Most mammals’ first social relationship is with their mother — a bond that is evident in an infant’s actions: Mice and rats, for example, gravitate toward their mother’s bedding over bedding that is clean or smells of a different dam; monkey and human infants seek out their mothers and spend more time looking at her face than a stranger’s.
Those behaviors, it turns out, rely on the signaling molecule serotonin, according to a study in mice, rats and monkeys, published today in Neuron. Animals engineered to lack the gene TPH2, which encodes a protein needed to synthesize serotonin in the brain, do not show the usual preference for their mother. And activating or silencing serotonergic neurons in mice and rats’ raphe nucleus, a brain region rich in these cells, boosts or diminishes those behaviors, respectively.
Serotonin signaling is tied to social reward in adult animals, past research suggests, and drugs that boost its transport into neurons increase sociability. The new work is the first to use a genetic approach to reveal how a molecule contributes to social behaviors in infant animals across species, the researchers assert. Yi Rao, investigator at the National Institute of Biological Sciences in Beijing, China, who led the study, and his team did not respond to requests for comment.
“It’s very rare that a paper goes from mice to monkeys and includes so much novel detail,” says Jeremy Veenstra-VanderWeele, professor of developmental neuropsychiatry at Columbia University, who was not involved in the study. The results reveal an evolutionarily conserved circuit that drives infants to seek out time with stimuli that remind them of their mother, he says. “That’s really kind of amazing to see.”
Although some studies implicate serotonin in conditions such as depression and autism, people are not typically born lacking the ability to produce serotonin, Veenstra-VanderWeele says. For that reason, he says, the findings may not have direct relevance to humans.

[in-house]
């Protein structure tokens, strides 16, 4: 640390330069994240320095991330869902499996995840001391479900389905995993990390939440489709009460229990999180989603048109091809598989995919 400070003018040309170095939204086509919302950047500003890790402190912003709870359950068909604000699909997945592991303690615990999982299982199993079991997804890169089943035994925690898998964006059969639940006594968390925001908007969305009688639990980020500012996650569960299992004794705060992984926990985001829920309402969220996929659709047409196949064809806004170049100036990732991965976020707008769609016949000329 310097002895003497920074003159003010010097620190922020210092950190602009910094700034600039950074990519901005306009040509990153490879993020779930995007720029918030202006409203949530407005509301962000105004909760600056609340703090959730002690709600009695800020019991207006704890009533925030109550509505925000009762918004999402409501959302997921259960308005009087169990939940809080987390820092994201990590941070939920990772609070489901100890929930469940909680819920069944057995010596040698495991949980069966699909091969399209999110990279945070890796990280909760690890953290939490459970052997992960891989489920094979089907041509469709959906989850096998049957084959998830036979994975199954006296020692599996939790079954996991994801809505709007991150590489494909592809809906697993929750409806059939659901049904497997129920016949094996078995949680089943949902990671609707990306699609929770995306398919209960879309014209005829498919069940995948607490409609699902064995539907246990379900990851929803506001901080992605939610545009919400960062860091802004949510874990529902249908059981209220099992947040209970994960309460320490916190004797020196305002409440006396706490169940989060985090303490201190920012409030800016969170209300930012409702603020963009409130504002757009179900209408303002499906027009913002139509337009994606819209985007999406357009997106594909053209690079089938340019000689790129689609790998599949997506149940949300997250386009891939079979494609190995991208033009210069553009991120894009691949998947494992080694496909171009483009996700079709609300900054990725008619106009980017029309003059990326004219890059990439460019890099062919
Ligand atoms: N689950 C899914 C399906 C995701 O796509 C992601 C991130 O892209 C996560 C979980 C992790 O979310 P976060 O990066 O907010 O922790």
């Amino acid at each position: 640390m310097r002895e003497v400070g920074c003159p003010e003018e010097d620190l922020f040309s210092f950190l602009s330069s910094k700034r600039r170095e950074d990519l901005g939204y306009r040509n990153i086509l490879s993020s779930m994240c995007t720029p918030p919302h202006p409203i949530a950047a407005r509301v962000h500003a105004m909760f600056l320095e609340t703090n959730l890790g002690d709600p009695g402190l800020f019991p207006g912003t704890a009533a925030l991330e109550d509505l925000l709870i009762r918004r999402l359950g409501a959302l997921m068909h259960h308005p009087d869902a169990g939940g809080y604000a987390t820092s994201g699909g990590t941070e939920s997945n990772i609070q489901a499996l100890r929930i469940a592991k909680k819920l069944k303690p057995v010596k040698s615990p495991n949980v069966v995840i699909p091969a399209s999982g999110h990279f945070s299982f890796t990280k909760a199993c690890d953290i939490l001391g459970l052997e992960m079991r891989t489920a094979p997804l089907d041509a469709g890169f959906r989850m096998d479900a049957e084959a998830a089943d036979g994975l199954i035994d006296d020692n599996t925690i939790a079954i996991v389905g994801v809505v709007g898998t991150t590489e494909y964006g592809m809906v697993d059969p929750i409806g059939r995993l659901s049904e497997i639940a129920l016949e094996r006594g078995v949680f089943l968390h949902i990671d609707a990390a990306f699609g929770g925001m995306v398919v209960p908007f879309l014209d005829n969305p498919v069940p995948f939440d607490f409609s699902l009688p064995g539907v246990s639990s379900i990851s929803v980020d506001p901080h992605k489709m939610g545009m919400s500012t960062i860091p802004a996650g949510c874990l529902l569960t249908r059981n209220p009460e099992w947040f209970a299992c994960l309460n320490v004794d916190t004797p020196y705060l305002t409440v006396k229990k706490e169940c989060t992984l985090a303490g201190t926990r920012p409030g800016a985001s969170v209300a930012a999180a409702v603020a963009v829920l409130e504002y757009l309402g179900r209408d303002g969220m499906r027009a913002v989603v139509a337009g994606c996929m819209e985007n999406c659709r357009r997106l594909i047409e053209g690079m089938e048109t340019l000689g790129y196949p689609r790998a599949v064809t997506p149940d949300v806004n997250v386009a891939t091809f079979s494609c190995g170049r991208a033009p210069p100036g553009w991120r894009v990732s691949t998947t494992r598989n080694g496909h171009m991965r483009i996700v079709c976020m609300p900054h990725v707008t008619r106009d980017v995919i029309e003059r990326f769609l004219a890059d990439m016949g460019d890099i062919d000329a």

Still, the results can help researchers understand how the molecule shapes brain development and early social bonds, and how that could influence social behavior later in life, says Robert Froemke, professor in New York University’s Neuroscience Institute and otolaryngology department, who was not involved in the study.
Rao and his colleagues did not set out to study how infants bond with their mothers, they write in their paper. More than 10 years ago, they were studying adult mice that lack the TPH2 gene and noticed that, as infants, these animals had unusual behaviors.
In the new work, the team found that the knockout mice — as well as TPH2 knockout rats — did not show the typical preference for their mother’s bedding. Rhesus macaque monkeys engineered to lack TPH2 also spent less time clinging to or interacting with their mother when she was awake or sedated. And the knockout monkeys showed no preference for an image of their mother’s face over images of other monkey moms.
Pharmacologically lowering serotonin levels in heterozygous rat pups and monkey infants caused the animals to lose their behavioral preferences for their mother, the team found. Boosting serotonin levels in the knockout animals, on the other hand, induced a preference.
When wildtype mice sniff their mother’s bedding, they show a burst of activity in serotonergic neurons in the raphe nucleus, calcium imaging revealed. And oxytocin-signaling neurons in the paraventricular nucleus are also activated by the maternal odor, further analyses showed.
What’s more, activating a serotonergic circuit — neurons that project from the dorsal raphe nucleus to the paraventricular nucleus — induced maternal preference behaviors in mice that previously lacked them, an optogenetics experiment demonstrated.
Similar to the serotonin knockout animals, rats lacking the gene for oxytocin showed no preference between bedding from their mother and that from a different dam, Rao and his colleagues found. And treating either of these animals with intranasal oxytocin induced a maternal preference.
But whereas pharmacologically increasing serotonin levels could rescue that behavior in animals lacking TPH2, the same did not work for oxytocin knockouts. That result suggests that oxytocin acts downstream of serotonin, the researchers say: Administering oxytocin provides a way to work around the serotonin deficit.
The serotonin-oxytocin relationship they describe differs slightly from what has been reported in the past. A 2013 study of social reward in adult animals, for example, found serotonin to signal downstream of oxytocin. But that may be because the two studies examined different brain areas, says Robert Malenka, professor of psychiatry and behavioral sciences at Stanford University in California, who led the 2013 work.
“The common high-level conclusion is that serotonin and oxytocin interact in complex ways to influence a variety of social behaviors,” he says.
The work raises a number of questions that future research can dig into, Froemke says. “How is the serotonin system actually set up? How is it responding to maternal odor?” And for tiny animals that cannot yet explore the world on their own, “What good is that?” he adds. “It’s fascinating stuff.”